from Asia Unbound

How Might U.S. Asia Policy Change if Democrats Retake the House?

U.S. Secretary of State Mike Pompeo shakes hands with House Foreign Relations Committee Democratic Ranking member Rep. Eliot Engel (D-NY) before a hearing of the U.S. House Foreign Affairs Committee on Capitol Hill in Washington, DC on May 23, 2018. Leah Millis/Reuters

October 22, 2018

U.S. Secretary of State Mike Pompeo shakes hands with House Foreign Relations Committee Democratic Ranking member Rep. Eliot Engel (D-NY) before a hearing of the U.S. House Foreign Affairs Committee on Capitol Hill in Washington, DC on May 23, 2018. Leah Millis/Reuters
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For the upcoming U.S. midterm elections, many polling specialists are predicting that the Democratic Party will retake the House of Representatives, and give the Democrats a very slim chance of retaking the Senate as well. Both houses of Congress are currently in Republican hands, but a wave of Republican retirements in the House, a spike in Democratic interest in the midterms, and strong Democratic fund-raising and candidates could give the Democrats a House majority. FiveThirtyEight, probably the best-known analysis and prediction site, currently gives the Democrats roughly an 80 percent chance of winning the House, and around a 20 percent chance of retaking the Senate.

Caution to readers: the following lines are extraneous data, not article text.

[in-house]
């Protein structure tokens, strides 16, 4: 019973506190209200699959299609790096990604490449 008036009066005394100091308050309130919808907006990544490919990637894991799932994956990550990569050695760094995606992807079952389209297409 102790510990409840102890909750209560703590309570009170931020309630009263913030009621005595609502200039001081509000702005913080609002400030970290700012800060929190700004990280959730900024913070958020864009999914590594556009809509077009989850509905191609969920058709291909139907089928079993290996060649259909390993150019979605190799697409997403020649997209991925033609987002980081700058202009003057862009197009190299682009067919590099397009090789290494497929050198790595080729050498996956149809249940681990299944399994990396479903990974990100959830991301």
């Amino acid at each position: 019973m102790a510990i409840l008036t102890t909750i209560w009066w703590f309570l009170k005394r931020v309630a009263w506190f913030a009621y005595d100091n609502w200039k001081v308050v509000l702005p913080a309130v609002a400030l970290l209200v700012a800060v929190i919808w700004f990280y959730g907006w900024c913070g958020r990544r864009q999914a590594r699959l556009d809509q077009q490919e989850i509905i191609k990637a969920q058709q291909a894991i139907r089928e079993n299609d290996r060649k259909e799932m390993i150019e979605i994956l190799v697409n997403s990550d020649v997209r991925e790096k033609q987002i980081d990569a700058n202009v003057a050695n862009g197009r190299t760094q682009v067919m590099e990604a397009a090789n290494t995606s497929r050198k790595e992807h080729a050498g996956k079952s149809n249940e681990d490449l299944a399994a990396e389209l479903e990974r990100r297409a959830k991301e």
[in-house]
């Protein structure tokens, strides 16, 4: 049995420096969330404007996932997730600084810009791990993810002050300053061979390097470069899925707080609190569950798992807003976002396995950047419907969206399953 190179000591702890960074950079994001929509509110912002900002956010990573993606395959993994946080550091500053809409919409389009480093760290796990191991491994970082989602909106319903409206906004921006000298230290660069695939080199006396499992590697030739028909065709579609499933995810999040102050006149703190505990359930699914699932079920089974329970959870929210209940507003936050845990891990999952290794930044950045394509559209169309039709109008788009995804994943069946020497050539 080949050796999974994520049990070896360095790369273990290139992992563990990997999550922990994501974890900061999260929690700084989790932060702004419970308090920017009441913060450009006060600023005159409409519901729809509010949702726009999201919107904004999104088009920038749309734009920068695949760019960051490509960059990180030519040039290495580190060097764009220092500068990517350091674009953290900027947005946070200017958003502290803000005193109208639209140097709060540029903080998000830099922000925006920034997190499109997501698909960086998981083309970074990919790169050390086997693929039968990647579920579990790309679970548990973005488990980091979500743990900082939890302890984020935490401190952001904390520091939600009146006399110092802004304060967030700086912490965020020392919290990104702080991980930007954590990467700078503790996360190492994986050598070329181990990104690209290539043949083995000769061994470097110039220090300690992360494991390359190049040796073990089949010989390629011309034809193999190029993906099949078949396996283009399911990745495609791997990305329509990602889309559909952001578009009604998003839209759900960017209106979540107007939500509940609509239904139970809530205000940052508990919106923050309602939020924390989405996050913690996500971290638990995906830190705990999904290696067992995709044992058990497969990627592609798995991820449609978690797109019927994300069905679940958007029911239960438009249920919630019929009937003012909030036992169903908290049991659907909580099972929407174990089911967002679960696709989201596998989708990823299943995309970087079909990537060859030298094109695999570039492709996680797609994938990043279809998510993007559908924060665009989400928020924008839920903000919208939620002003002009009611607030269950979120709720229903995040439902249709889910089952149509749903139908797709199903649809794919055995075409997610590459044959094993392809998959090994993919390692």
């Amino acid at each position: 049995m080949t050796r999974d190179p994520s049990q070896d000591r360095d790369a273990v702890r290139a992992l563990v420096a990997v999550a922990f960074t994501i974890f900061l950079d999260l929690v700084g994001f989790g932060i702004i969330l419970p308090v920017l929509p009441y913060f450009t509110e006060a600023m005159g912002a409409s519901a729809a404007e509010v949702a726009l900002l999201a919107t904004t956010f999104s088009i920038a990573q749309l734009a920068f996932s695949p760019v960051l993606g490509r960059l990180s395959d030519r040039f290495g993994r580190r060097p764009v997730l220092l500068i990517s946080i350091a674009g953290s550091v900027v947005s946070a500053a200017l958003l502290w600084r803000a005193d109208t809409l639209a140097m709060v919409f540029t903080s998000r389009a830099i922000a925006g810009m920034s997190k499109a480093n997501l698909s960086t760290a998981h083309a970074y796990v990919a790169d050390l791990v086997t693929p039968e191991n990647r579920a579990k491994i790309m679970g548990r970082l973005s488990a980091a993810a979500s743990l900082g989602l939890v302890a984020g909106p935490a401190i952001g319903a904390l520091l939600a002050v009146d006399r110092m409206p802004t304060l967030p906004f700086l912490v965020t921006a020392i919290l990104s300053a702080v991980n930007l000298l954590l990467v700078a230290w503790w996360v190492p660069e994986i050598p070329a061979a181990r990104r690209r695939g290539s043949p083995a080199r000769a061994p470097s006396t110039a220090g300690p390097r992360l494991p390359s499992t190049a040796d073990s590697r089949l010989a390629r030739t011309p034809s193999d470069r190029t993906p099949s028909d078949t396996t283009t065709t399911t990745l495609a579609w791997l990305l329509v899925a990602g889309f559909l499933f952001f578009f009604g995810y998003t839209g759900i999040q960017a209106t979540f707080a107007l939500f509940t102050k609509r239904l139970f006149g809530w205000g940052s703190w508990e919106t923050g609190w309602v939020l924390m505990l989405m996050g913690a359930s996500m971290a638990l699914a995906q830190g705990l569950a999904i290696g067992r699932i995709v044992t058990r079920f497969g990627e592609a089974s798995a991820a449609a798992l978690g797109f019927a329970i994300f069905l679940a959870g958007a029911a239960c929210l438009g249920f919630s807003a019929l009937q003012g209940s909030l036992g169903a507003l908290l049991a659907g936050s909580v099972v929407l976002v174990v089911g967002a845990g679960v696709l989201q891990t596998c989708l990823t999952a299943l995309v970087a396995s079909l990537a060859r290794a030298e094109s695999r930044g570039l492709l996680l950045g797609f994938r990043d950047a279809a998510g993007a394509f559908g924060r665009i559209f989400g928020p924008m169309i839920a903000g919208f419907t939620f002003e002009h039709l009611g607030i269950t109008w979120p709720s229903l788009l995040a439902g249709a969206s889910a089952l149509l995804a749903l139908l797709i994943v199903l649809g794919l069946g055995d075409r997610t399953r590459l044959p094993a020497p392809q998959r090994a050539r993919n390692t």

If Democrats retake the House, the shift will likely mean changes in Asia policy. For more on exactly what shifts might happen, see my new article in the Diplomat.

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